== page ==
Network. This is definitely a good time to deep dive into your high school yearbook or Facebook groups and re-connect with people who could potentially be in your new destination or link you up with people there. Don’t worry too much about not having kept in touch all these years. You may send a generic message that says “Hi X. It’s been a long time but I see you’ve been keeping well. I’m currently contemplating moving to Y and would love to reconnect with old classmates there. I’d be happy to have a chat soon.” Besides your online social network, make sure you utilise your real life one. Tell people where you might be moving to and any tips or assistance you require.
Research your new destination. There are a few things you may never be able to fully comprehend. No matter how much research I did, I didn’t exactly have a clear idea of London’s underground tube system until I saw it firsthand. But at the least, a good dose of research will provide a general overview of how the transport system works, the shopping areas, the basic dos and don’ts, weather, and so much more.
Decide what material possessions to take with you. You may have the luxury of shipping everything you own to your new destination. Or perhaps, like me, your options are limited to two 25 kg suitcases. Interestingly, I barely took any clothes with me and stuffed my luggage with Nigerian food items which may have been tricky and expensive to find. Whatever you do, don’t forget to take a few sentimental items such as photos or memorabilia — they come in handy on those days when you miss the familiar!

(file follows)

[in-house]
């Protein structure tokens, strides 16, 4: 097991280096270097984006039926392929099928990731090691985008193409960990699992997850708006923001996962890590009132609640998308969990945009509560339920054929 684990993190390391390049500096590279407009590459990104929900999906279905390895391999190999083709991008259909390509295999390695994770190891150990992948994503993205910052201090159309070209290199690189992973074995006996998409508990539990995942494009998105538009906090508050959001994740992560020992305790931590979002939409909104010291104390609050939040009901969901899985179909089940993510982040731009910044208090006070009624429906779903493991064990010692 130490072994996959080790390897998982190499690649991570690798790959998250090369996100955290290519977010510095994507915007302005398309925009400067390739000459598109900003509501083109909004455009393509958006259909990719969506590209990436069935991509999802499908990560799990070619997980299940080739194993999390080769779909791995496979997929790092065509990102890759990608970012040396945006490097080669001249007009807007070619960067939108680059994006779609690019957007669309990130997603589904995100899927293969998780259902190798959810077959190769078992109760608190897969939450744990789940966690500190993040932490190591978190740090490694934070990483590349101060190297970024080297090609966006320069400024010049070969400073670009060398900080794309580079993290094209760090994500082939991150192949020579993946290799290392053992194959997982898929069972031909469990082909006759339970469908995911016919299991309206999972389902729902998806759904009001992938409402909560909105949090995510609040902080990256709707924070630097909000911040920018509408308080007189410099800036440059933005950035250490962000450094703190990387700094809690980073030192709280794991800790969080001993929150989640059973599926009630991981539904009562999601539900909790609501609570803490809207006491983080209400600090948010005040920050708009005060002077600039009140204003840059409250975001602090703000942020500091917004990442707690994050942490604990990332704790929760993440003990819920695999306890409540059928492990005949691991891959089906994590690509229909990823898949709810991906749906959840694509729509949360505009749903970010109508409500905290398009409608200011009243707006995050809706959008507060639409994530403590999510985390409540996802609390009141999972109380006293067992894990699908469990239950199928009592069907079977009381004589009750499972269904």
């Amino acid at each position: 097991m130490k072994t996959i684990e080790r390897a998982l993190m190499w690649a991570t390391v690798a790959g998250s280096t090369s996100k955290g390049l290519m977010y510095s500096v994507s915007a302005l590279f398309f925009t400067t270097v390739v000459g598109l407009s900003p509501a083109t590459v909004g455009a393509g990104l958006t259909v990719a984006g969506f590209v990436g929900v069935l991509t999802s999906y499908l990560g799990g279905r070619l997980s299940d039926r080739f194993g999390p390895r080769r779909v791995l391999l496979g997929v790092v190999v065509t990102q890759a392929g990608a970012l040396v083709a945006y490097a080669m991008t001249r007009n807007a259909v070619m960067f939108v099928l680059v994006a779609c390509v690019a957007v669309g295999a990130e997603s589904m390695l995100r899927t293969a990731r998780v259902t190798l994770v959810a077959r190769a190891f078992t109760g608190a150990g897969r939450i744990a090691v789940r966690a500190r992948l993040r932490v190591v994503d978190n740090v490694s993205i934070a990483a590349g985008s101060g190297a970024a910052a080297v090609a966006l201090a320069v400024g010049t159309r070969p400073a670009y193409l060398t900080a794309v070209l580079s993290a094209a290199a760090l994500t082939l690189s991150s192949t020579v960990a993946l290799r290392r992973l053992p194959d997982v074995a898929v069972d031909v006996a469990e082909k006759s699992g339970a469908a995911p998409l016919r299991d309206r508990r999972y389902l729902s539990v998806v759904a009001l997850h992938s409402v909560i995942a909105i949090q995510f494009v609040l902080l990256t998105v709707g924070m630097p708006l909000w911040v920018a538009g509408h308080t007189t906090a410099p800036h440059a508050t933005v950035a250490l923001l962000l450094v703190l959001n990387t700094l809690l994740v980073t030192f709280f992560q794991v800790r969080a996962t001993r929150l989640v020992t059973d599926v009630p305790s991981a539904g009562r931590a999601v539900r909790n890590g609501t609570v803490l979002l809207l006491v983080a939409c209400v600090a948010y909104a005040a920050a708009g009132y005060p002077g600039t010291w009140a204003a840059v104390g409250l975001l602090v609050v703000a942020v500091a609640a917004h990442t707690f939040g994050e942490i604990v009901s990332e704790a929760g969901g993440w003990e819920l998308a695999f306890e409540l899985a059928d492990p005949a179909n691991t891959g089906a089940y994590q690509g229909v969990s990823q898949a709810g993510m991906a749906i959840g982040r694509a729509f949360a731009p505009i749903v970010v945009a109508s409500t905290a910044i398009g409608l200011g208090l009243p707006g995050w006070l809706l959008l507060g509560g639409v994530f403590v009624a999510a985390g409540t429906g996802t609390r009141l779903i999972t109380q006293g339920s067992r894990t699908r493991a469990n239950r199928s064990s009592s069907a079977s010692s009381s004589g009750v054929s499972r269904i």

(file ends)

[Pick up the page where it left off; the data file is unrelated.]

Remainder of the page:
At your new destination
Connect with people as much as you can. Don’t be shy to introduce yourself at relevant opportunities. This is particularly necessary if you haven’t secured a job that allows you to connect with people often.
Explore the area (on foot!). The more familiar you are, the more you feel begin to feel at home, and discover hidden gems or activities that interest you.
Focus on the positive reasons for moving. There will be low and uncertain days when you’ll wonder if you made the right move. When those come up, try to focus on the positives and always try to be open with your partner about your concerns.
Stay in touch with loved ones at home. This is necessary. Thanks to technology we can stay in touch through group video calls at least. It’s not the same as being there in person, but it sure helps!
One last thing about moving abroad for love
Don’t get tempted to spend every breathing moment with your spouse. Yes, they may be the only person you know there but it’s unlikely to be for the best, especially if said spouse often goes out to work and gets a chance to do other things.
Explore, connect with people, find your new identity and make this new place work for you. Also, remember that things take time — whether it’s learning the language, adapting to the food and weather, getting a job or making new connections. Be patient and soon you might just be preaching and converting more people to join you in your new destination!
What do you think about moving abroad for love? Did you move abroad for love or to join a spouse? Where did you move from and where do you live now? How did you adapt? What was difficult? Any more tips?